Western Cape premier Helen Zille challenged national government on Monday to give her half of R5 billion set aside for a youth wage subsidy.
"We are appealing to the national government. If they can't use it for the purposes intended there, because the ANC is allowing the Congress of SA Trade Unions (Cosatu) to block policy implementation, well, give it to us in the Western Cape.
"We will show you in a pilot project just how outstanding this programme can be if implemented properly and we will also show that none of the negative effects that Cosatu is predicting will come to pass."
Zille was speaking after a briefing on a youth wage subsidy programme being introduced in her province.
Economic development MEC Alan Winde said the programme, created in 2009, had placed over 2000 first-time job seekers into a six-month work position, with about 70 percent remaining in the position full-time.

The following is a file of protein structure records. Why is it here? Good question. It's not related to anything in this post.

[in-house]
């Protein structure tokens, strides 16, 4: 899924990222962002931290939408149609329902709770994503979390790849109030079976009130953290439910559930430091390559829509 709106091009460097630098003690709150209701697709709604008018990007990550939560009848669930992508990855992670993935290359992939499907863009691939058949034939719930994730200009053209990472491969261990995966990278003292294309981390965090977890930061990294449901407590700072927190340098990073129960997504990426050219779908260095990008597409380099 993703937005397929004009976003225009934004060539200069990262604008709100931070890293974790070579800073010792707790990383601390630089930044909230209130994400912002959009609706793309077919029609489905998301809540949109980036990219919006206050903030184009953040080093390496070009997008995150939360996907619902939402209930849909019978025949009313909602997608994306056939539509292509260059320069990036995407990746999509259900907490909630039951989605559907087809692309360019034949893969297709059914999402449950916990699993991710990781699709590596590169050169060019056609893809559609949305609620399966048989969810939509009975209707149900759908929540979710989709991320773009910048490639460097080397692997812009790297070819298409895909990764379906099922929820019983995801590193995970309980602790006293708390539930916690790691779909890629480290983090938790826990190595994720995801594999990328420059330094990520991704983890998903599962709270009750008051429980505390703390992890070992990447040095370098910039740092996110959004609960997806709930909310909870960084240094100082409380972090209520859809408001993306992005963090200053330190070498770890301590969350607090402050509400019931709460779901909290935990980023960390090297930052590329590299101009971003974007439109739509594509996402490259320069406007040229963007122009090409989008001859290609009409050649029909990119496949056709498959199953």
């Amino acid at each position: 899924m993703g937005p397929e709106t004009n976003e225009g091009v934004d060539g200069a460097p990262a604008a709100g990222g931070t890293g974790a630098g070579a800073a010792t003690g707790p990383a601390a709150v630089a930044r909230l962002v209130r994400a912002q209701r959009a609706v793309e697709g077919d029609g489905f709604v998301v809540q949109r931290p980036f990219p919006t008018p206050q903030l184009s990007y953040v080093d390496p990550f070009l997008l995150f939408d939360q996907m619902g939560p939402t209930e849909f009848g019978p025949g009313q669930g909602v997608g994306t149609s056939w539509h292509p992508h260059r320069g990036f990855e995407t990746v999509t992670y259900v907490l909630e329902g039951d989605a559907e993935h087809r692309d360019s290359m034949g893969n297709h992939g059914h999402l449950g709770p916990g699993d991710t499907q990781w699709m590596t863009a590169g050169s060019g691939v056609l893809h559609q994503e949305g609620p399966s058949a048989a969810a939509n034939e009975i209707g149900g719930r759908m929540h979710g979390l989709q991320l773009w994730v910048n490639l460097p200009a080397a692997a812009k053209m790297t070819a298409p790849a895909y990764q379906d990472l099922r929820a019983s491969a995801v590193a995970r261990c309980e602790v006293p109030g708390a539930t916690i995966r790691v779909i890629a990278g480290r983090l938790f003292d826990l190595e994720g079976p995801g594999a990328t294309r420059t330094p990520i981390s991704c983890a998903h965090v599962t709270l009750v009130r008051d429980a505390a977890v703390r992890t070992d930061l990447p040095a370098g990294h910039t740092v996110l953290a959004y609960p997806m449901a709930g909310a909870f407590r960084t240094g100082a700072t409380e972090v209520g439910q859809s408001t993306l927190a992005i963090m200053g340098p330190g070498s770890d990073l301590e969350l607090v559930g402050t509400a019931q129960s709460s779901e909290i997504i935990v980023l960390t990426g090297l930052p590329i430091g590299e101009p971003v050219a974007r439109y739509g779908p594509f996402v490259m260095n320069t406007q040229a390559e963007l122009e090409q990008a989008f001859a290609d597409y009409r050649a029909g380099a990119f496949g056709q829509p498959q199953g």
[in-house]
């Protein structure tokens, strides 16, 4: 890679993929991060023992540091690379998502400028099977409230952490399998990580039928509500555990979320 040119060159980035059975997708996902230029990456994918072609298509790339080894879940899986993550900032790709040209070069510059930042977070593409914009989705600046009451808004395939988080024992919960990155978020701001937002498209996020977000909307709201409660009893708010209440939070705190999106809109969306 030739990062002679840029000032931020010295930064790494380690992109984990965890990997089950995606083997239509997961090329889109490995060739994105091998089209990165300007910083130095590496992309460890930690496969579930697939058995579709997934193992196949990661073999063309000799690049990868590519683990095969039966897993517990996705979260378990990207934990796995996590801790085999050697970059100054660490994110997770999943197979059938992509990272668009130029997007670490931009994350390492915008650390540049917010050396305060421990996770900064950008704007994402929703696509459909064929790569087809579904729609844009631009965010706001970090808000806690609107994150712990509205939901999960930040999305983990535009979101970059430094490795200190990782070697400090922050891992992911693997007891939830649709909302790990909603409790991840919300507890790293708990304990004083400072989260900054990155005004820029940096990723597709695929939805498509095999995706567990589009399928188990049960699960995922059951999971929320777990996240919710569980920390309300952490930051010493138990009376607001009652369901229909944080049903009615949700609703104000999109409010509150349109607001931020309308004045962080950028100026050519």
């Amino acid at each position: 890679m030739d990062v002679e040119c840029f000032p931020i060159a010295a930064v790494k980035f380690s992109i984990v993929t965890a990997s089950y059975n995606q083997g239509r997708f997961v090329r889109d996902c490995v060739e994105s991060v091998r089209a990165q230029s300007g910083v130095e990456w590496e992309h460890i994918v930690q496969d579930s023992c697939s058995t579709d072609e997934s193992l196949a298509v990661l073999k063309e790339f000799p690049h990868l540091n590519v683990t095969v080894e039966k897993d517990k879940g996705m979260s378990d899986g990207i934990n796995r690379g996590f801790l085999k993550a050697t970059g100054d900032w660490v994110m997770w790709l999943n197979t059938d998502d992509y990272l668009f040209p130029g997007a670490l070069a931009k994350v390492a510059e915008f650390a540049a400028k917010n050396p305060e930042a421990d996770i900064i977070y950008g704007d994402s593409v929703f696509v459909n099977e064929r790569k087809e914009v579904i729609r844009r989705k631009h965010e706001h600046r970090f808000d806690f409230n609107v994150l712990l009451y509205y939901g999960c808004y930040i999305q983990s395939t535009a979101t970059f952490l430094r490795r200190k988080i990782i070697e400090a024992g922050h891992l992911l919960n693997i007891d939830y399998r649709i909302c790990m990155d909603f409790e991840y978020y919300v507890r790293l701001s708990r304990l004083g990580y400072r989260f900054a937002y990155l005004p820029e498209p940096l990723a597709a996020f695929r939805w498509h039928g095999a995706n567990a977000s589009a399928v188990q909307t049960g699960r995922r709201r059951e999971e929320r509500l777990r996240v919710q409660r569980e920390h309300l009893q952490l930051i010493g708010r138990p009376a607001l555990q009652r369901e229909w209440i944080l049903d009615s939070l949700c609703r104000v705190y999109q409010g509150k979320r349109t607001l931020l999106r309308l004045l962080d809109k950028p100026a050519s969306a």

The learners, between the ages of 15 and 34, received a R1200 monthly stipend from the province, with many companies opting to top this up.
The national youth subsidy would, instead, allow the SA Revenue Service (Sars) to partially reimburse companies that paid wages to a young employee.
Zille said she supported the programme.
"We fully support national treasury's version. Obviously we can't do that locally because we do not have control over Sars."
She called on President Jacob Zuma to make a decision on the programme.
"We are saying to the president: lead this country. Are you allowing Cosatu to hold you to ransom because you want to be re-elected in Mangaung? If so, you are letting down the youth."
Zuma said recently that the youth wage subsidy was before the National Economic Development and Labour Council (Nedlac) so it could consider all views and make final recommendations to Cabinet.
He said the challenge was to find common ground between the opposing views on the subsidy.
Violence erupted last Tuesday when the Democratic Alliance tried to march to Cosatu's headquarters in Johannesburg.
The DA has accused Cosatu of blocking the subsidy's implementation and costing young people jobs. Cosatu maintains the subsidy will displace existing jobs and enrich employers.